Death of a Parent or Caregiver - Brother Martin High School

Death of a Parent or Caregiver - Brother Martin High School (PDF)

2022 • 34 Pages • 294.79 KB • English
Posted July 01, 2022 • Submitted by Superman

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Summary of Death of a Parent or Caregiver - Brother Martin High School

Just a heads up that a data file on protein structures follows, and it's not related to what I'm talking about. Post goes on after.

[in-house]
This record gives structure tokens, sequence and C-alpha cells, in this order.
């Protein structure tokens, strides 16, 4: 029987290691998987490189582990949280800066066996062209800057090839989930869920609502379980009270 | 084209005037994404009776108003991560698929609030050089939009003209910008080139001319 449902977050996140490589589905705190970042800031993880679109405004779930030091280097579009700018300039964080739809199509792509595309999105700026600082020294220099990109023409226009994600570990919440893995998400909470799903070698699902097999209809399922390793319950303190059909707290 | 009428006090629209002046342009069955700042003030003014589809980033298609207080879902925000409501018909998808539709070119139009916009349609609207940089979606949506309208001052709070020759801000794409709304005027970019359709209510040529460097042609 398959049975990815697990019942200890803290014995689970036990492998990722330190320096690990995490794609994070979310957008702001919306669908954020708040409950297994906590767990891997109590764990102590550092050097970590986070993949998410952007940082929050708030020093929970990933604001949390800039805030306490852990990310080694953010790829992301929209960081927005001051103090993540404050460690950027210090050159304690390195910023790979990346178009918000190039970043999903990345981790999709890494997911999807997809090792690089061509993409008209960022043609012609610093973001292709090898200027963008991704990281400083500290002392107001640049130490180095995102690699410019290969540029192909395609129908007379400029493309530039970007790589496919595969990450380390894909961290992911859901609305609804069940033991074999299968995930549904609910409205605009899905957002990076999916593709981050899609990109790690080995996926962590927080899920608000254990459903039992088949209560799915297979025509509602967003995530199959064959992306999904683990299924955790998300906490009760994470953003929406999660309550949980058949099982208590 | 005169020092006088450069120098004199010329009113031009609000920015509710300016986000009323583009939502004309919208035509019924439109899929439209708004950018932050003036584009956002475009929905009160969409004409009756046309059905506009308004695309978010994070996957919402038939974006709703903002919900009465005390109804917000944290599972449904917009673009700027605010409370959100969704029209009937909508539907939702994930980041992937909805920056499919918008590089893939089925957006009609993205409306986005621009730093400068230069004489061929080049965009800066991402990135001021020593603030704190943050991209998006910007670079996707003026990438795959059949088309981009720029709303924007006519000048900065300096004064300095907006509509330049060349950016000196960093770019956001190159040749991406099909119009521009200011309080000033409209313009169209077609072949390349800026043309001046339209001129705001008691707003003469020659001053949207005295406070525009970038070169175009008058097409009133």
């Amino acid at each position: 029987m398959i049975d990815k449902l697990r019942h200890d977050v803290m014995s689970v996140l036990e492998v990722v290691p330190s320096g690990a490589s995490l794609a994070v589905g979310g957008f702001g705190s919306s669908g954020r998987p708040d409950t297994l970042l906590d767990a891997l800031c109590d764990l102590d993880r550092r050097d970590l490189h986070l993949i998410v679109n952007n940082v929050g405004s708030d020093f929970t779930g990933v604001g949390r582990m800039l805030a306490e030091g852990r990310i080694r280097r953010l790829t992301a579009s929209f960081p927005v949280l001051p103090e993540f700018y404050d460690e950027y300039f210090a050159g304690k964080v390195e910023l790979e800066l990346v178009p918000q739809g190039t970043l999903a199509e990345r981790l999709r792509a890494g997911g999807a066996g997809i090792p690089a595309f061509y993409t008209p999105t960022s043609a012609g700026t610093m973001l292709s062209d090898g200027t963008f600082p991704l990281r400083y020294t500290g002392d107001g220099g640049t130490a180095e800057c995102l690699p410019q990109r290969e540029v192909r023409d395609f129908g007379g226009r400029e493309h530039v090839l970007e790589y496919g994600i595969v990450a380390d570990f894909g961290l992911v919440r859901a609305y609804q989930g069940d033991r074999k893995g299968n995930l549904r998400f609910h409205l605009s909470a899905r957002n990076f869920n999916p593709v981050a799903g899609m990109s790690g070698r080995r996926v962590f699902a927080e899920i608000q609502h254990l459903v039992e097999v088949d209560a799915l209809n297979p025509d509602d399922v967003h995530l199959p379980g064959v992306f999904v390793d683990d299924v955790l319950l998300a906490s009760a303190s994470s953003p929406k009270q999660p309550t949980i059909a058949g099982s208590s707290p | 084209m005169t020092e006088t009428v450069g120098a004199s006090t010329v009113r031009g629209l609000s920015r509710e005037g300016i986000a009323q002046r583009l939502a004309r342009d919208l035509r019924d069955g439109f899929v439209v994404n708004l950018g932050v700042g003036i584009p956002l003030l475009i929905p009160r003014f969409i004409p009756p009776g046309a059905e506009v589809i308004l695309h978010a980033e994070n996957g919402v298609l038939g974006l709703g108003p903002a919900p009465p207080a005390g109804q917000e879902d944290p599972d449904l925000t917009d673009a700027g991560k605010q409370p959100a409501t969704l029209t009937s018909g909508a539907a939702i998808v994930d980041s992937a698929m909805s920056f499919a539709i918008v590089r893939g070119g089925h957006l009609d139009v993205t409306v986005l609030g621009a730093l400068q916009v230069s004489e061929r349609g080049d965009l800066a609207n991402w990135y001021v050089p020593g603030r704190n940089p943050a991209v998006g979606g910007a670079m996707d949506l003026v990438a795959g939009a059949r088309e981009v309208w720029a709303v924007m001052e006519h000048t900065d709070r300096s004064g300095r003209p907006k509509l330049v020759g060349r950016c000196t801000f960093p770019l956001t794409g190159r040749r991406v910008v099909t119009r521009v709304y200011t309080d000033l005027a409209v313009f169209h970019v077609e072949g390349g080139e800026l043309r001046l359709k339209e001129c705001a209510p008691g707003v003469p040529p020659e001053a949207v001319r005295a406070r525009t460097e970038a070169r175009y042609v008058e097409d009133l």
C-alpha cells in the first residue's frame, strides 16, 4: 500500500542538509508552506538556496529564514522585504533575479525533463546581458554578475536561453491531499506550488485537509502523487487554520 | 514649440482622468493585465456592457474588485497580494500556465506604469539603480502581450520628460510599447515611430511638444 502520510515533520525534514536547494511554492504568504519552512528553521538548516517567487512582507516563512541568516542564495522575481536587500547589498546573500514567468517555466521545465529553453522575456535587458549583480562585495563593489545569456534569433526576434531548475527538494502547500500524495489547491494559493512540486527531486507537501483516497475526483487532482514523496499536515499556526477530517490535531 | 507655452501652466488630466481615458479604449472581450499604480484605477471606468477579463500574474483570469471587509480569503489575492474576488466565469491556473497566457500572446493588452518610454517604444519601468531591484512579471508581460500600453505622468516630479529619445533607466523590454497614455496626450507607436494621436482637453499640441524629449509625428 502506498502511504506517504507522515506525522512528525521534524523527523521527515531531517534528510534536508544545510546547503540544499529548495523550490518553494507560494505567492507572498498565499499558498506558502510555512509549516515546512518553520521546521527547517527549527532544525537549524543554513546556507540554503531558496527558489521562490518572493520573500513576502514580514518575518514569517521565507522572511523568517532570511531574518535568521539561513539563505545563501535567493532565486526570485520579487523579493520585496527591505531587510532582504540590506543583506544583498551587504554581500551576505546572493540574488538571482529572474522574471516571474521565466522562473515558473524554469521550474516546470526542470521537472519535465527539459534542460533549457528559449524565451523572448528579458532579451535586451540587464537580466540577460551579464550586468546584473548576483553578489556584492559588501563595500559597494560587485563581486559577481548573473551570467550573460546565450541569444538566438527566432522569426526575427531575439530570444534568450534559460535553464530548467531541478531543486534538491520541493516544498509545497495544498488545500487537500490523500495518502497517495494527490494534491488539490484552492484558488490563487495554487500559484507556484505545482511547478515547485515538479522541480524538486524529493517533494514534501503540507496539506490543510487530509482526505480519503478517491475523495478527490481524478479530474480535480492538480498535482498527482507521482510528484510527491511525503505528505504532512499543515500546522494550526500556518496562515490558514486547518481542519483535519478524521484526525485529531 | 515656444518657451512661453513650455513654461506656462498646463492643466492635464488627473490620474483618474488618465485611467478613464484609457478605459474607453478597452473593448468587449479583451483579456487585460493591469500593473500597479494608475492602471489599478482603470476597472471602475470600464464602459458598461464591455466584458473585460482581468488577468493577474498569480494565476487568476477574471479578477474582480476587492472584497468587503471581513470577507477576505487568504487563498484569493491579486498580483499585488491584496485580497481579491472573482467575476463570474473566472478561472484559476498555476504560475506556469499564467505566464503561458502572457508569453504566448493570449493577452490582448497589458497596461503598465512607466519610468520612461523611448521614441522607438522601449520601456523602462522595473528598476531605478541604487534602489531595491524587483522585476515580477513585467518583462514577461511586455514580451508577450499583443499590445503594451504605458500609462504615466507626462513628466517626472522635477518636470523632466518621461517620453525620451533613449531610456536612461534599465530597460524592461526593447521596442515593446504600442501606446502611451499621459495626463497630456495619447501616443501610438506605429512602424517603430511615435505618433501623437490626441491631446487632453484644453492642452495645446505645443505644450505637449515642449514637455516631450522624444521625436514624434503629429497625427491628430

Death of a Parent or Caregiver The Loss of a Parent You may already have experienced the death of someone you care about—a grandparent, a neighbor, or maybe a beloved pet. After this death, you probably felt sad and upset. Eventually your feelings got easier to handle, and you probably began to remember the good times you had with this loved one. In time, sadness lessened and more peaceful feelings took its place. The death of a parent, however, is especially traumatic and is one of the most difficult things you can live through. You have a special relationship with your parent. A parent takes care of you, listens to your worries, lends a shoulder to cry on, and cheers your accomplishments. A parent’s death will undoubtedly affect you differently than that of others you may have lost. The feelings are deeper and stronger and may seem overwhelming. As an adult, losing a parent is a sad experience. It is often even harder for a child or teenager. Big and Little Changes The weeks and months following a parent’s death are very difficult. If your parent died suddenly as a result of illness, or from a traumatic event like a natural disaster or war, you may feel sorry or even guilty that you did not have a chance to say goodbye. Your home may not feel the same without your mom or dad. And, you’re right, things aren’t the same. But change is a part of life. Whether the change is good or bad, it is almost always stressful because you have to adapt to a new situation. Dealing with change takes time. The death of a parent can cause all kinds of permanent changes in a child’s or teenager’s life. This may be especially true if your parents don’t live together. If you live with only one parent and that parent dies, you may wonder: Who will be there for me? Who will take care of me? But the important thing to remember is that whatever happens, you will be cared for. Moving Some young people will have to move to a different apartment or house. For many families, the loss of a parent also means the loss of income. Your living parent may no longer be able to afford the existing mortgage or rent. A new home may even be in another city or state. This change may be particularly stressful because you will have to say good-bye to your old friends and neighbors. You’ll have to make new friends and get used to a new place and a different school. It takes time to adjust and fit in. Relatives and Foster Parents Sometimes children or teens may be sent to a relative’s home to live for a while. A parent may need time alone to cope with his or her grief. He or she may also need time alone to get details, such as living arrangements and financial affairs, in order. Your parent may not be able to give you the care and attention you need and deserve while he or she is trying to work things out. Another relative may be in a better position to give you support, with both day-to-day living and emotions. Other times, young people are sent to live permanently with relatives or foster parents. A foster parent offers to provide a home for and care for children who are not relatives. Moving into a foster home means adjusting to a new family. You have to adapt to your relatives or foster parents, their household, and their rules. You may also have to attend a new school, depending on where your relatives or foster family lives. It’s okay to feel scared if you have to move. You may not feel at home right away, but you may be able to ease your feelings by honestly communicating with your relatives or foster parents. They will become your caregivers. They will provide you not only with food and clothing but nurturing, guidance, and discipline. Being honest about your needs and your feelings is one way to help ensure that your move will go smoothly. Additional Responsibilities Other young people will be able to stay in their homes after their parent dies. However, they may have to take on more responsibilities at home. They may have to babysit their younger siblings or cook dinner while their parent works. Some teenagers will need to get a part-time job to help out with expenses. When a parent dies, one less person is available to run a household and a family. Everyone has to pitch in and help. Helping out with chores or finances can enable you to feel important to your family. This may ease the pain of grieving. But don’t try to take over the role of a parent completely. That’s too much of a responsibility to take on as a teenager. Grief and a Range of Emotions Death is a fact of life. Unfortunately, sometimes people die before they reach old age. Losing a parent is painful and difficult. This is true whether your parent has died after a long illness or has died suddenly. Common Physical Reactions After a Death After a parent or someone close to you dies, you might have some physical reactions. These reactions can include headaches, jaw and/or throat tightness, heart palpitations, numb or tingling sensations, dizziness, nausea or stomach pains, fatigue, cold and clammy hands, the need to urinate frequently, dry mouth, neck or shoulder pain, tightness in the chest, and sweating. If you aren’t feeling well, don’t keep the information to yourself. Although the feelings will diminish and go away over time, if you are concerned by how you are feeling, you should see a physician. Blaming Yourself It’s important to realize that the death is not your fault. Nothing you did or could have done would have prevented it. It was out of your control. Sometimes when you feel guilty, you need someone else to help you see the truth. After a parent’s death, some people turn their guilt into anger. They express their anger by getting into fights, hurting people, or damaging property. The best way to deal with this anger is to talk to someone. Talking about your feelings—whether guilt, anger, sadness, or whatever they may be—helps to overcome them. Voicing Your Feelings Communication and talking about how you feel is incredibly important and is crucial to the healing process. Stuffing your feelings deep down won’t make them go away. When you don’t express your feelings, emotions seem overwhelming and hard to handle. The feelings will also return again and again. By talking to someone else, you help yourself face your painful and uncomfortable feelings and conquer them. Remember, you don’t have to bear your grief alone. There are others who care about you and want to help you deal with your parent’s death. Grief The powerful emotions that you experience when a parent dies are called grief. Grief is intense emotional suffering that a traumatic event causes. Grief doesn’t feel good—it hurts—but it is necessary. A person needs to grieve to be able to accept someone’s death and to say good-bye to that person. Grief can last a long time. But eventually it lessens and finally disappears. The sadness becomes bearable and easier to talk about. After your grief eases, you will once again remember the happy times you shared with your parent. You may never completely stop longing for your parent, but you will be able to go on with your life. Stages of Grieving When people mourn a loved one, they go through what is known as the grieving process. This refers to the series of feelings people experience when they mourn. During these stages is immense sorrow and sadness. Some people go through all of the stages, but others do not. There is no fixed pattern for grieving, since everyone grieves in his or her own way. There is also no set time period to reach acceptance of a parent’s death. Shock When a parent dies, your initial reaction may be shock and confusion. You may feel numb and incapable of fully understanding what is going on. This numbness will lessen in time as the shock wears off. There will be waves of sorrow and sadness. This can hit you powerfully all at once, or it may gradually build in strength. But this is just the beginning of the journey through the grieving process. Denial Some people go into denial after the death of a loved one. Denial is ignoring or suppressing one’s true feelings and refusing to acknowledge the reality of the situation. People may not want to recognize that their parent is dead. It is too painful for them to admit that they won’t ever see their parent again. People use denial to escape from a painful event. You can use your imagination to pretend something has not really happened. A parent’s death can make you feel as if you want to run away. In most cases you cannot really run somewhere else—and doing so wouldn’t help anyway—so you escape inside yourself. If you think you may be in denial, be patient with yourself. Eventually you will have to admit the truth and accept your parent’s death. Try not to get frustrated wondering when your denial will end. Give yourself the time you need. It’s not easy to let go of the special relationship you had with your parent. Anger Sometimes people become angry when faced with death. For example, although you may know your parent did not intend to get sick, you may be angry that he or she left you. You may be furious that your parent wasn’t able to prevent his or her death from happening. If your parent died from an accident or a natural disaster, or while serving in the military, you may feel angry at the whole world. It’s okay to be angry. Don’t feel guilty about it. Feelings aren’t right or wrong, they just are. Also, don’t get upset with your brother or sister if he or she is angry with your parent for dying. Let your sibling express his or her feelings; it is part of the grieving process. You may be angry simply at the fact that your parent has died. You may not know whom to blame. But blaming someone won’t make your feelings go away. Examine what is underneath your anger. Often it’s fear or sadness. Many people turn their hurt into anger. But working your way through denial and anger will put you more quickly on the path to accepting your parent’s death. Bargaining When a family member is dying, we might try to make a deal with ourselves or God to spare that person’s life. For example, we might say something like, “If he makes it through this surgery, I’ll try harder in school” or “If she gets better, I’ll devote my life to helping others.” Usually, we don’t share these bargains with others. An extreme form of bargaining for the life of a loved one is saying something like, “Take me instead, and let her live.” These kinds of bargains are another reaction to our powerlessness against death. It is an attempt to gain some control over something we don’t want to have happen. Though this type of bargaining is irrational, it is an important step in getting ready to say good-bye. Depression Depression is when nothing seems worth doing. Symptoms of depression include feeling sad most of the time, withdrawing from others, feelings of worthlessness, not eating or sleeping normally, losing interest in activities you usually enjoy, and feeling slowed down physically. It is a normal stage of mourning and should not be ignored or rushed. However, if you find yourself heading deeper and deeper into depression, or if you feel that you’ve been depressed for too long, you should seek help. Talk to family members and/or seek counseling. Eventually, as your depression falls away, piece by piece, you will begin to resume the routines of daily life, and you will start to feel better. Acceptance After you have come to terms with your loss, you will feel more like yourself again. You might have sad moments, but you’ll be able to function more normally. Don’t try to force yourself into this state of acceptance. Acceptance will come naturally, eventually. Time is the great healer. When a dying person has accepted the possibility of his or her own death, he or she might wish to see fewer people, or even be alone. You should understand that this is a natural reaction to the situation. It does not mean that the dying person has rejected you or other family members. Four Tasks of Mourning Another way to look at the grieving process is the “tasks” model. This process, which is similar to the emotional stages of grieving, is especially relevant as related to young people. Many people, including Sigmund Freud, have said that grief is hard work. It is emotionally exhausting and physically draining. Along this line of thinking, psychologist William Worden outlined what he referred to as the four tasks of mourning in his book Grief Counseling and Grief Therapy (originally published in 1982). These are four tasks that a grieving person must accomplish in order to promote his or her own healing. Accepting the Reality of the Loss: The point at which the grieving person is no longer in denial about the death and is ready to acknowledge and face the reality that the person has died. Experiencing the Pain of Grief: The grieving person no longer suppresses his or her feelings and allows him- or herself to feel the pain of grief. Experiencing and expressing grief rather than suppressing it is an important part of the healing process. Adjusting to a New Environment in Which the Deceased Is Missing: The grieving person begins to adjust to the changes in his or her life. This may mean taking on new roles and responsibilities and facing the requirements of the new situation. Emotionally Relocating the Deceased Person and Moving On with Life: The grieving person forms a new relationship with the memories of the deceased person. The grieving person must find a way to cope with the memories of his or her loved one in a way that allows him or her to go on with his or her life rather than holding on to the past. So Many Emotions It is natural to feel a flood of emotions when a parent dies. Experiencing so many painful feelings at one time can be confusing. You may feel that the only way to go on is to believe that your parent is still alive. You know it’s not true, but you act as if it were. This sort of denial is called a defense. It is a way of holding back the flood of emotions that you feel. Talking to people you trust about how you feel can help. If you don’t want to talk to your parent, you could talk to a friend, therapist, teacher, coach, or guidance counselor. You may also want to talk to a religious advisor, such as a priest, pastor, or rabbi. Danger Signs Grieving is a natural process, but it is painful and traumatic. At times, it will seem overwhelming. These feelings are normal and should lessen in time. However, if feelings such as depression or anger continue, that could be a sign you need help getting through the grieving process. Some signs that you or someone you know is not healing properly include the following: • Thoughts of suicide • Turning to drugs or alcohol • Avoiding other people • Feeling constantly angry or tired • Feeling that life has no purpose • Suddenly acting in ways that put one’s life at risk, such as driving wildly, or taking up dangerous sports that were never of interest in the past • Not caring how you look or dress • Indifference to activities or hobbies you used to enjoy • Looking or feeling sad and experiencing a prolonged depression Should these signs develop in you or in others affected by death, it is time to seek professional counseling. There are support groups for young people in mourning as well as individual grief counselors to whom you can turn. Therapists and grief counselors, have special training and can help you sort out what you are feeling. Your school guidance counselor, family doctor, or local mental health organization can help you find these resources. When a Parent Lives Far Away These days, living with one parent is very common. Many, many young people live with either their mom or dad. Some live with their grandparents or other relatives. That doesn’t have to change the love you feel for the parent who doesn’t live with you. And you will still feel a loss if this parent dies. When You Live Far Away From Your Parent Sometimes a parent leaves home and moves hundreds of miles away. This is hard on children. They don’t get to see that parent often. Maybe they see each other only at holidays, or during the summer. Or they get together just once or twice a year. Sometimes they cannot visit at all. Even a child who didn’t see his or her parent often feels angry and sad when that parent dies. He or she probably thought that someday they would spend more time together. The child is angry because that dream is taken away. Living apart from a parent doesn’t make death less painful. The importance of a relationship is not based on whether your parent lives with you. There is more to it than that. The way you feel about the person is what’s important. If what you remember is good, then you will probably be very sad. When a child or teen loses a parent who lives far away, he or she grieves just like anyone else. Except sometimes it’s harder. Your friends may not understand why you are so upset. Perhaps they never met your mom or dad. They don’t know how strong your feelings are. Your grief is as painful as it would be if the parent lived with you. You have a right to feel sadness, no matter how far away your parent lived. When the Parent You Live With Dies What happens to young people whose parents are divorced when the parent they are living with dies? Their remaining living parent may live hundreds of miles away in another state. He or she may have a new family. There is no single answer. Some parents eagerly want their children to live with them and their new families. But many times this is not possible. In some cases, a state or local child care agency will get involved. You will be interviewed by a case worker. You may appear in front of a judge in family court. You are not there because you have done anything wrong. It’s the judge’s job to make sure that your new home is the best one for you. Sometimes the best place to send you is to your grandparents or other close relatives. When this is not possible, you may be placed with foster parents. Serious Illness and Spending Time in the Hospital Many teens are forced to deal with illness that has stricken a loved one. Taking care of a parent can be very difficult and stressful. You may feel as if you have to be cheerful all the time because you want to be positive around the sick person. But inside, you may be stressed out and upset because it’s hard work and it hurts to see someone so helpless. When a sick person is in the hospital, you may feel frustrated because his or her well-being seems beyond your control. You may also think about what it would be like if that person died and regret all the things you ever did or said to him or her that weren’t so great. It’s normal to have feelings of guilt and fear. If your parent is sick in a hospital, figuring out what to say is often hard. You may even feel that the person in the bed is different from your parent. Remember that he or she is the same person. The only difference is that he or she is sick. Try to talk the way you would if your parent wasn’t in a hospital. If you usually talked about school, bring in some school work to show your mom or dad. If you both always like to talk about sports, talk about the latest games and team standings. Sometimes other adults will tell you what to say in the hospital. They’ll say, “Smile, don’t let her see you upset. Don’t upset her.” These people mean well. But faking it could make matters worse. Be honest. Tell your parent how you feel. Parents want to know that they still matter to you. Tell your parent that you really need him or her. But try not to make your parent worry about you. When your parent is in the hospital, he or she will worry about how life is at home. Your parent will want to know who is cooking for you, and who’s helping you with your algebra homework. If you are the oldest child at home, much of the work will probably fall to you. You may resent the added chores. You may think that school work is enough to keep you busy. But illness in a family means that everyone has to help. Extra chores and responsibilities may make you feel that life is unfair. These feelings are completely normal. Don’t make things worse by getting angry at yourself for feeling this way. Accept your feelings. Let people close to you know how you feel. Talking about your feelings can make you feel better. Many teens say that visiting their sick parents is very upsetting. They love their parents just as much as anyone else. But they find it very hard to visit in hospitals. It is helpful to understand that there are times when a person must put aside personal feelings so they can do something more important. Sometimes it is important to grant a dying person’s wish or to do things you know will make a sick person happy. Most of the time it is enough to be there and to show support. Finding the strength to put your discomfort aside is not easy. But making sacrifices for those who mean a lot to you is one responsibility of growing up. Terminal Illness Cancer and some other diseases can be terminal. This means that they cause death. When people have an illness that can’t be cured, they may stay in the hospital, go home, or go to live their last days in a hospice. A hospice is a place for people with terminal illnesses. If your parent needs medical attention, he or she must stay in the hospital. You may want your sick parent to come home. But this is not always possible. A terminally ill parent may be able to come home to stay with the family. Even though your parent is dying, being home can make him or her feel better. Being in familiar surroundings, close to the people he or she loves, is comforting. But you will likely have more to do around the house. You may find it difficult to act like you did before your parent got sick. This happens to many people. Don’t worry. What your parent needs most now is to be in a safe, familiar setting and to be near you, no matter how you act. If your parent is in a hospice, you will be allowed to visit. Doctors, nurses, and counselors at a hospice are trained to work with patients who are dying. They try to make the dying person as comfortable as possible. They also work with the families. They are trained to help people deal with their feelings of grief and sadness. No one, including the doctors, knows when a patient is going to die. Not knowing can be painful and confusing. There will be good days, when your sick parent seems to be recovering. In terminal cases the good days will not last. But your company can make the good days even better. You will be able to enjoy them with your parent. Spending time with a terminally ill parent is difficult and scary. But when you look back on that time, you will be glad you did. The Funeral Most cultures have rituals to acknowledge death. In our culture, that ritual is called a funeral. A funeral serves many purposes. For one thing, it can help you to overcome feelings of denial. If you are still running away inside and pretending your parent is still alive, the funeral helps you to accept the truth. A funeral can also be comforting. It gives you a chance to mourn with family and friends who can help you to come to terms with your loss. Being together with other people who knew your mother or father enables you to share your sadness and remember all the good times you had with your parent. What Happens at a Funeral Some funerals are held in churches. Other funerals are held at places called funeral homes. The funeral home director and the staff will help your family with the arrangements. Some funerals are small and quiet. Some funerals are attended by a lot of people, and there are many speakers. At a church funeral, sometimes there is music by a choir or an organist. If your parent was a veteran or an active member of the military, your family may choose to have a military funeral to honor your parent for his or her service to the country. The box that holds the body is usually made of wood and is called the coffin. At the funeral, the coffin may be open or closed. Some people want the coffin open. They say it is a last chance to see the person. Others want the coffin closed. They say they want to remember the person as he or she looked when he or she was alive. If the coffin is open, you will have to decide whether you want to see the body. Some people may try to discourage you. Others may encourage you. There is no right decision. Whether you see the body or not won’t change how much you loved your parent when he or she was alive. Before you decide, think about how you will feel about seeing the body. A religious leader such as a priest or a rabbi usually leads the funeral ceremony. This leader says prayers and words of comfort for the mourners. He or she also talks about your parent’s life. Often, friends and relatives are also given a chance to speak. They might tell stories that show how much your parent was liked and respected. Someone may even tell a joke that shows your parent’s sense of humor. The funeral gives people a chance to express what your parent’s life and friendship meant to them. You may decide that you wish to speak at the funeral. This is a decision you should reach with your living parent. If he or she agrees, then you will have a chance to say a few words. You can express how much your parent meant to you. This speech is called a eulogy. You should write down what you want to say. You might have a short story to tell that shows your parent’s understanding and love. But don’t feel that you must speak at the funeral. You may be too sad to say anything. Your family and friends will understand that this is a painful and difficult time for you. At the funeral, you may cry or you may not. You might feel like being alone or talking with others. You may also be surprised by the sad reactions of other family members and friends at the funeral. You may have never seen your father cry, or your mother break down. Crying is not a sign of weakness. It is a sign of grieving. Their behavior may make you uncomfortable or scared. But remember, they are just expressing grief. People grieve differently since there is no single way to experience grief. Don’t feel that you must help your grieving parent or relatives. Attending Your Parent’s Funeral Your living parent may decide that you shouldn’t attend the funeral. She or he may think you are too young. Or he or she may think that the experience will be too painful for you. But if you wish to say good-bye to your parent with the rest of the family and friends, talk it over. Explain that you understand the purpose of a funeral. Say that you will feel left out and upset if you cannot go. After you’ve calmly told your parent about your feelings, plan to attend. Or, you may decide that you don’t want to attend the funeral. If you don’t feel you can handle it, say so. Don’t push yourself. Boys, especially, often get a hard time from the family if they say they don’t want to attend. You have to make people understand how you feel. Attending the funeral isn’t a sign of how much you loved your parent. You may want to say good- bye in your own way. You may want to grieve in private. Hopefully, your family will understand if you don’t want to go to the funeral. After the Funeral Service After the funeral service, the body is usually taken to a cemetery for burial. Going to a cemetery is very hard. It can even be scary. But seeing the coffin put into the ground is another way to see how final the death is. And that memory will help you cope with your loss better in the time to come. Some people are placed in mausoleums, which are buildings where caskets are stored above ground. Spaces called vaults are cut in the walls for the coffins. Some people leave instructions for their families, saying that want to be burned, or cremated. The remaining ashes are given to the family. Some people put the ashes in a vase called an urn and keep the ashes at home. Sometimes the ashes are spread over a place that had special meaning to the dead person. Some people don’t want to be buried. They write wills asking their family to give their body to medicine. Their body’s organs are then used in transplants. A cornea transplant, for example, can give sight to a blind person. Some organs, like the heart or liver, can be taken from a dead person to save the life of another who is sick or dying. People who donate their body to medicine say they do it because they want their last act of life to help others. There are many different ideas about what happens to people after they die. Some believe that each person has a soul that even death can’t destroy. Others believe that dead people continue to live through their children, that the children’s lives are reflections of the lost parent. Many people feel that a dead person remains “alive” in the memories of those who knew him or her. Still other people say they don’t know what happens after death. You may already have your own ideas about what happens after death. The question has no easy answers. You may find that over time you will come up with your own ideas. Moving Beyond Grief Your parent’s death will affect you for a long time. And the process of accepting that your parent is gone is often lengthy and difficult. It is important to give yourself time to grieve. Death is a part of life, but this fact is hard for many people to face. Be patient with yourself. There is no time limit on grieving. Learning to Accept Death As time goes on, the fact that your parent died will slowly sink in. You will get used to your mother or father’s not being there. This is called acceptance. Acceptance is often recognized as the final stage of grieving. It doesn’t mean forgetting about your parent. Acceptance simply means that you are willing to believe your parent is dead. Even after you have accepted your parent’s death, your sadness may not lessen immediately. Your emotional pain won’t automatically go away because of acceptance. It takes time to lessen. And even after you think it has gone, feelings such as anger, sadness, and despair can return without warning. After you have moved on with your life, you may still have bouts of intense sadness. The emotions may be triggered by memories, photographs, experiences, or simply something someone says that reminds you of your deceased parent. These sudden feelings are normal. Acceptance also means realizing that some things are beyond our power to change. This can be a difficult lesson to learn. Almost 700 years ago, St. Francis said, “God grant me the serenity to accept the things I cannot change, the courage to change the things I can, and the wisdom to know the difference.” Remembering this when you feel powerless or hopeless may help. As you grieve, talk with someone about your feelings. A school counselor, an older relative, or a close friend can listen. You might want to talk to a grief counselor, who is specially trained to help those who are grieving. One-on-one counseling or a support group can help you sort out what you are feeling. Sometimes it helps to share your feelings with others who have experienced or are experiencing the same thing. Talking about your feelings helps you look at them realistically. They often don’t seem so gigantic or overwhelming when you share them with someone. Your Life Isn’t Over You have to continue living your life, even after your parent’s death. Keep yourself busy with normal activities. If you’re on a team, continue playing. See friends. Go to school and club meetings. Continue to do the things you did before your parent died. If you don’t think you are ready to resume normal activities yet, try devoting time to a project that honors the memory of your father or mother. Write your feelings and memories in a journal. Draw a picture or make a collage of photographs of your parent. Even the singer Madonna needed to express her feelings about the death of her mother. She wrote the song “Promise to Try” to honor her mother’s memory and to give herself strength to go on with her life. There are many ways to keep your parent’s memory alive. You also may want to concentrate on thinking about your future. You may still be grieving, but your parent would have wanted you to live your life to the fullest. Your parent would have wanted you to lead a happy and healthy life. Think about the wonderful things that lie ahead for you. Your parent will be with you in spirit in the years to come.